Bucolic is a word that to my ear always sounds as though it should be used to describe people who are far from well: ‘we were expecting it, just before he died he had a bucolic look about him’, ‘blimey, you don’t half look bucolic’, etc. Of course it means quite the opposite and points to a world of countryside fecundity and pastoral idylls. My misapprehension of bucolic as describing ill-health is partly due, I would guess, to its phonic similarity to the word bubonic. Close in sound, distant in meaning. But perhaps the phonic similarity does suggest some instability in our truck with the countryside or at least how that countryside is often experienced.
My very first, and very vague, memory of wild nature (at the age of about 2 or 3) is a hollow tree that stood on the edge of a wood near where we lived. Perhaps I don’t really remember it so much as remember being told that this was a tree my sister and I loved. We called it the Owly tree, for reasons I can’t fully remember (perhaps an association with Owl in the Winnie-the-pooh stories). Many years later I visited this tree to see if it brought with it a wash of involuntary memories. Instead I was confronted by a small stumpy tree which looked rotten. It was also by the side of a fairly busy road and had the distinct tarnish of a petroleum-exhaust glaze. [In the mid-1980s I was living in Barnes in London and went to visit the tree that Marc Bolan crashed into when he died. It had become a shrine kept going by his many devoted fans who placed purple ribbons and sorrowful sentiments all over the trunk of the tree. All the ribbons and cards looked filthy with dirt and pollution.]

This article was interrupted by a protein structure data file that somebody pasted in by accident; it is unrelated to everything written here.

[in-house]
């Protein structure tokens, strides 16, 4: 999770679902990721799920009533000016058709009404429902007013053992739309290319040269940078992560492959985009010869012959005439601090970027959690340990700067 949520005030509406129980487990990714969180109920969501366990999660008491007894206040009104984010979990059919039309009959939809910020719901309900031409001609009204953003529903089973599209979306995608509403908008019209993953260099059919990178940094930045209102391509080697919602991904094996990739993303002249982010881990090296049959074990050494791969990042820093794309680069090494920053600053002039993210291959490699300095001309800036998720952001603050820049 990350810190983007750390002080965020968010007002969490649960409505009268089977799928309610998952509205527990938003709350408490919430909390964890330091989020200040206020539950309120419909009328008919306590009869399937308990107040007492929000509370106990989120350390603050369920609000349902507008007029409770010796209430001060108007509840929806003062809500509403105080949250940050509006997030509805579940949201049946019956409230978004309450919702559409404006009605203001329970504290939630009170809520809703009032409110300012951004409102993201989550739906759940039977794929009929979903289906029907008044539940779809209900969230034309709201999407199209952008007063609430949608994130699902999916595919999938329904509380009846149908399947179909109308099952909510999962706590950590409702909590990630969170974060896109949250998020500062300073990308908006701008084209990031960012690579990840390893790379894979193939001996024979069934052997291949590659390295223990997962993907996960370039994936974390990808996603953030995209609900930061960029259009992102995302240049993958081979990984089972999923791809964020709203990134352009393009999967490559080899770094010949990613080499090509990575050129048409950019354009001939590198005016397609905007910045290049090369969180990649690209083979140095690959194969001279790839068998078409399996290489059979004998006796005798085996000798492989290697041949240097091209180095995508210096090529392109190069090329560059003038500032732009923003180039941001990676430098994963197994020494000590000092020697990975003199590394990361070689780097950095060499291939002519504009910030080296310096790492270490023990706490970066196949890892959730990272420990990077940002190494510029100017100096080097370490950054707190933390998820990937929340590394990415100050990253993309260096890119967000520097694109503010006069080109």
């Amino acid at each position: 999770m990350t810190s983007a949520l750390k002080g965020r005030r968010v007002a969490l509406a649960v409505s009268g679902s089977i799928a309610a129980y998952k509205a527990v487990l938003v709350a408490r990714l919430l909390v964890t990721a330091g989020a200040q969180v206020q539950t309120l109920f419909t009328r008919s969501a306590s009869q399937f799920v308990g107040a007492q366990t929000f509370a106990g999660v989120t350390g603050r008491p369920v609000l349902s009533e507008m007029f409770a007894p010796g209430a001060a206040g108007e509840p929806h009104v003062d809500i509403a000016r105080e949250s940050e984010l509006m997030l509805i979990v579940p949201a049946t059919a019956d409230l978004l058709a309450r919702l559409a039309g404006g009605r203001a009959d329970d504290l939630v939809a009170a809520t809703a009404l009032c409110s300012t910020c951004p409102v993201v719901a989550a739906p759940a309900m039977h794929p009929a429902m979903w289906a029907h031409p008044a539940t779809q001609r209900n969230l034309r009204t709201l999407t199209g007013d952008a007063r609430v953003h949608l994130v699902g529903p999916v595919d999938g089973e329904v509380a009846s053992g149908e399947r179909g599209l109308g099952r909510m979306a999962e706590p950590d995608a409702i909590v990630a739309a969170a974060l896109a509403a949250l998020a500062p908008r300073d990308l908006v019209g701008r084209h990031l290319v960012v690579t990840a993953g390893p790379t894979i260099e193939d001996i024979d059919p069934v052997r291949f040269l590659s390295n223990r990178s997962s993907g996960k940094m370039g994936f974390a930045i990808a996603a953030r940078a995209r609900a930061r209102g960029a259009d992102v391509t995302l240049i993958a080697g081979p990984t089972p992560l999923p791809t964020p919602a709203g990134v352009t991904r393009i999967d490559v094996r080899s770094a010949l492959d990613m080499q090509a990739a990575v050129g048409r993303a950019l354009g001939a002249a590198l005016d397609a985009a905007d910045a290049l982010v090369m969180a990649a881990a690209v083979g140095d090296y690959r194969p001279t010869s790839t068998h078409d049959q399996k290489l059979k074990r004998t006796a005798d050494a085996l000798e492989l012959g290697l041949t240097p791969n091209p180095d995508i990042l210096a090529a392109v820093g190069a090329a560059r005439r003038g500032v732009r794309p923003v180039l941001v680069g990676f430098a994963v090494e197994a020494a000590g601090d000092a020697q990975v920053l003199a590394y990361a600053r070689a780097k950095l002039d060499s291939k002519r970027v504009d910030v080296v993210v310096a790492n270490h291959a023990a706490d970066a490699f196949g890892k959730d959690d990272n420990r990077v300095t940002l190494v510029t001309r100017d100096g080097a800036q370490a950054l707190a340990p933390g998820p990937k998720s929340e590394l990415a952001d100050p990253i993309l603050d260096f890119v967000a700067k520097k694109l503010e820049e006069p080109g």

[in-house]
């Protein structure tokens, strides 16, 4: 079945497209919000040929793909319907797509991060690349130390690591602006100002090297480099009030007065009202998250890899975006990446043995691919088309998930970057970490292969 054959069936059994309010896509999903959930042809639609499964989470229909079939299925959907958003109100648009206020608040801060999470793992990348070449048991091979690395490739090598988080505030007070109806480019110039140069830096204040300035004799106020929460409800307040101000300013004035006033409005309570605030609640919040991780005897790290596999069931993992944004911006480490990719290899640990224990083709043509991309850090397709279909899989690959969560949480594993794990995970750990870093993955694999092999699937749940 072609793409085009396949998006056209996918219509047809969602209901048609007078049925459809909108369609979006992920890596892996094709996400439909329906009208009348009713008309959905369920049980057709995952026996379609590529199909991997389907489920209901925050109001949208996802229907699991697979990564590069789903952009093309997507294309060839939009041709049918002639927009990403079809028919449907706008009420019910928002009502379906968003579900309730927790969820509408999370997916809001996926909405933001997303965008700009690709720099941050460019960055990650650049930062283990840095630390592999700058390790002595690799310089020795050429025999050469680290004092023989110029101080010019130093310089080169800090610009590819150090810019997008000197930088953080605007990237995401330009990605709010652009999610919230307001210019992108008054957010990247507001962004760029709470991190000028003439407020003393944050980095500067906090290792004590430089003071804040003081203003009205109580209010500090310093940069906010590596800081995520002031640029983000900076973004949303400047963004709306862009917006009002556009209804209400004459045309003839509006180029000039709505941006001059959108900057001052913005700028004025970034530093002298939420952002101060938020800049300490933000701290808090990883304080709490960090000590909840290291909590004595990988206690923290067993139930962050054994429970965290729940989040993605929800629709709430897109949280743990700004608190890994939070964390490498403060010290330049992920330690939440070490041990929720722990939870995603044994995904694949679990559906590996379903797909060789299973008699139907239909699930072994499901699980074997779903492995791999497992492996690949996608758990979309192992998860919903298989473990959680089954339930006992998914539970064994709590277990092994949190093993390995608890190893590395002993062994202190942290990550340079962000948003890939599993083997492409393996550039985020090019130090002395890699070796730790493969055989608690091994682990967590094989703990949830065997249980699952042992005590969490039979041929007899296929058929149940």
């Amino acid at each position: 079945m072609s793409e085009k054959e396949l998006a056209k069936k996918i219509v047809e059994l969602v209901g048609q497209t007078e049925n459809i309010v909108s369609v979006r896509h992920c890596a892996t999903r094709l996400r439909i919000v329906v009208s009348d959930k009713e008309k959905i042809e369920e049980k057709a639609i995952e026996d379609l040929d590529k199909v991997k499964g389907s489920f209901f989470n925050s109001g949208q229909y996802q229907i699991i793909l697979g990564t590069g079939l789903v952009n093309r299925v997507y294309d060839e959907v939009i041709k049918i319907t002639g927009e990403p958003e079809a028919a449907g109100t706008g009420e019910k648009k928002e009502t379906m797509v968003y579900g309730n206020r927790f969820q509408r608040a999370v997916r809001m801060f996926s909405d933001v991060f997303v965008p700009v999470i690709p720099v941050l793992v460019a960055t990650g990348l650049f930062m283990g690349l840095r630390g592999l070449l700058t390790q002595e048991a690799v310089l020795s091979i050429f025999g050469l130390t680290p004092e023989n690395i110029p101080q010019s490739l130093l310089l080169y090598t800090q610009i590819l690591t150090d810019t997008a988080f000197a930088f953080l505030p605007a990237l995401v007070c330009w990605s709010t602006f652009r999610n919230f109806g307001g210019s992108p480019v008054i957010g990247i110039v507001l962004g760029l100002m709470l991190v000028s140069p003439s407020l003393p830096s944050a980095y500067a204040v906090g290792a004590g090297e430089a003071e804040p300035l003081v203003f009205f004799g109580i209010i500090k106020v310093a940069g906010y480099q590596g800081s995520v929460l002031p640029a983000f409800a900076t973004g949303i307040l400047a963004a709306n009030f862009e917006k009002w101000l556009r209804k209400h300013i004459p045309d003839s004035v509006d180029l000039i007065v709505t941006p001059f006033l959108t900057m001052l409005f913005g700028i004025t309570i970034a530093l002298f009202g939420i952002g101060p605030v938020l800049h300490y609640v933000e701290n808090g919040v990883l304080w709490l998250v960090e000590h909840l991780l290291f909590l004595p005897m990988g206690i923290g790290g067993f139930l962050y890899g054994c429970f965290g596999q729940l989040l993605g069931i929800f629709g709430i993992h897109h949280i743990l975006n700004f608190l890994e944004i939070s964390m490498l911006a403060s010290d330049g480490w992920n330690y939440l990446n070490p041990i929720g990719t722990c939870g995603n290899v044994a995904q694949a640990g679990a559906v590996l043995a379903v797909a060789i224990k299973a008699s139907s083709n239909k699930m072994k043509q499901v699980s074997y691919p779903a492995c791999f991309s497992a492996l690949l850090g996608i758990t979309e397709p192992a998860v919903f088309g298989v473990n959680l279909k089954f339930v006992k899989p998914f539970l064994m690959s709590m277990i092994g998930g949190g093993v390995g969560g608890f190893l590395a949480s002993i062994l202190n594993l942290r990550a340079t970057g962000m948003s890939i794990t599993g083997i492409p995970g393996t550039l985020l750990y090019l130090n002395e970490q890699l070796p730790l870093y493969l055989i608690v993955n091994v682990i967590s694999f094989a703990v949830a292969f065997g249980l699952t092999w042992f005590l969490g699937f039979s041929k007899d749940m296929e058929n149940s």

For many people growing up in some form of peri-urbanism, this is the sort of commerce we have with the countryside. When as a child I could go out-and-about by myself, my friends and I used to go to a place that we called the Volcano. It was a sloping patch of bare earth in a scrub of woodland. It was magical to us and became our den. We thought of it as extensive, untamed, remote. In reality it existed as a strip of woodland between a main road and a housing development. Like a lot of such places there were signs of peripatetic existence: a fire, some empty cans, a newspaper, the odd piece of clothing. Such signs of occupancy conjured-up the romance of a vagabond life, but they also looked like the scene of a peculiarly nasty crime.
The artist Stephen Willats gets something of this instability in a series of photographs he produced in 1978 for his book The Lurky Place. Willats offers us views of scrubland and unfarmed fields that could plausibly fit an idea of the picturesque. Yet these are landscape littered with signs of a life: a used paper target; the wheel from a pram. To describe this life as bucolic would be wrong unless the describer was caught in the misapprehension that the word could describe a rural world that was closer to fetid than fecund.